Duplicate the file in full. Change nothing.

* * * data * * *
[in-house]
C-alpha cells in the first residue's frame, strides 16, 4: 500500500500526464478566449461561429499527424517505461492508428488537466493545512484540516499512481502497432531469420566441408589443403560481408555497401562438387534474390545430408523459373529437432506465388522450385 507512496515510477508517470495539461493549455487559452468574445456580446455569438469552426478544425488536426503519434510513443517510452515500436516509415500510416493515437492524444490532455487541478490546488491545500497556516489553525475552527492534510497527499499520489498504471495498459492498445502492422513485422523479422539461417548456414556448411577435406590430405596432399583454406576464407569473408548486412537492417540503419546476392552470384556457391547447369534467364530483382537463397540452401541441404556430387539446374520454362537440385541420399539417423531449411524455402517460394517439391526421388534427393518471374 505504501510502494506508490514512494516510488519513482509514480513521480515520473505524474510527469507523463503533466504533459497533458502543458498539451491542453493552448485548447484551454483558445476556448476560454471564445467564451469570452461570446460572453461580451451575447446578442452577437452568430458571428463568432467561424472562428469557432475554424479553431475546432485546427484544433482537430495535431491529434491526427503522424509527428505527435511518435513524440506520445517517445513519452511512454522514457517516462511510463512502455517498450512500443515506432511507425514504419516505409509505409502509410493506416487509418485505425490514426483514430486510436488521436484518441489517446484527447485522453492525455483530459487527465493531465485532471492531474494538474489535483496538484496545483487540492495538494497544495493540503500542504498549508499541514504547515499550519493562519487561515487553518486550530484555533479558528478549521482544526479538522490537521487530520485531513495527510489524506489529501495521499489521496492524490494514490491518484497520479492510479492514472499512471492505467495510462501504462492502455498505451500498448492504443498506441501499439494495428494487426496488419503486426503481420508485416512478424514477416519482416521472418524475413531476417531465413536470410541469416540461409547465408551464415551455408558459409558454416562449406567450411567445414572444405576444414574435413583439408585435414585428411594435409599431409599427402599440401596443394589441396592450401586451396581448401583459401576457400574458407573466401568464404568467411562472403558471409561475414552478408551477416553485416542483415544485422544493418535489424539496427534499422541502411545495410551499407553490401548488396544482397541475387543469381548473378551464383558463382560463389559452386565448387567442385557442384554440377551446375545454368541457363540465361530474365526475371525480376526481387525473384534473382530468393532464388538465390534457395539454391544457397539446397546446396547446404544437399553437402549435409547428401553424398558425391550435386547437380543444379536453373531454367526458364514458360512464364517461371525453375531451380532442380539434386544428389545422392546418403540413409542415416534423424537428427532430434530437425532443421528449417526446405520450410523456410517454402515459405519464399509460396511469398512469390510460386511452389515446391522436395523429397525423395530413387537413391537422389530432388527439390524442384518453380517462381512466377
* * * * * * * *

[in-house]
C-alpha cells in the first residue's frame, strides 16, 4: 500500500500526464478566449461561429499527424517505461492508428488537466493545512484540516499512481502497432531469420566441408589443403560481408555497401562438387534474390545430408523459373529437432506465388522450385 507512496515510477508517470495539461493549455487559452468574445456580446455569438469552426478544425488536426503519434510513443517510452515500436516509415500510416493515437492524444490532455487541478490546488491545500497556516489553525475552527492534510497527499499520489498504471495498459492498445502492422513485422523479422539461417548456414556448411577435406590430405596432399583454406576464407569473408548486412537492417540503419546476392552470384556457391547447369534467364530483382537463397540452401541441404556430387539446374520454362537440385541420399539417423531449411524455402517460394517439391526421388534427393518471374 505504501510502494506508490514512494516510488519513482509514480513521480515520473505524474510527469507523463503533466504533459497533458502543458498539451491542453493552448485548447484551454483558445476556448476560454471564445467564451469570452461570446460572453461580451451575447446578442452577437452568430458571428463568432467561424472562428469557432475554424479553431475546432485546427484544433482537430495535431491529434491526427503522424509527428505527435511518435513524440506520445517517445513519452511512454522514457517516462511510463512502455517498450512500443515506432511507425514504419516505409509505409502509410493506416487509418485505425490514426483514430486510436488521436484518441489517446484527447485522453492525455483530459487527465493531465485532471492531474494538474489535483496538484496545483487540492495538494497544495493540503500542504498549508499541514504547515499550519493562519487561515487553518486550530484555533479558528478549521482544526479538522490537521487530520485531513495527510489524506489529501495521499489521496492524490494514490491518484497520479492510479492514472499512471492505467495510462501504462492502455498505451500498448492504443498506441501499439494495428494487426496488419503486426503481420508485416512478424514477416519482416521472418524475413531476417531465413536470410541469416540461409547465408551464415551455408558459409558454416562449406567450411567445414572444405576444414574435413583439408585435414585428411594435409599431409599427402599440401596443394589441396592450401586451396581448401583459401576457400574458407573466401568464404568467411562472403558471409561475414552478408551477416553485416542483415544485422544493418535489424539496427534499422541502411545495410551499407553490401548488396544482397541475387543469381548473378551464383558463382560463389559452386565448387567442385557442384554440377551446375545454368541457363540465361530474365526475371525480376526481387525473384534473382530468393532464388538465390534457395539454391544457397539446397546446396547446404544437399553437402549435409547428401553424398558425391550435386547437380543444379536453373531454367526458364514458360512464364517461371525453375531451380532442380539434386544428389545422392546418403540413409542415416534423424537428427532430434530437425532443421528449417526446405520450410523456410517454402515459405519464399509460396511469398512469390510460386511452389515446391522436395523429397525423395530413387537413391537422389530432388527439390524442384518453380517462381512466377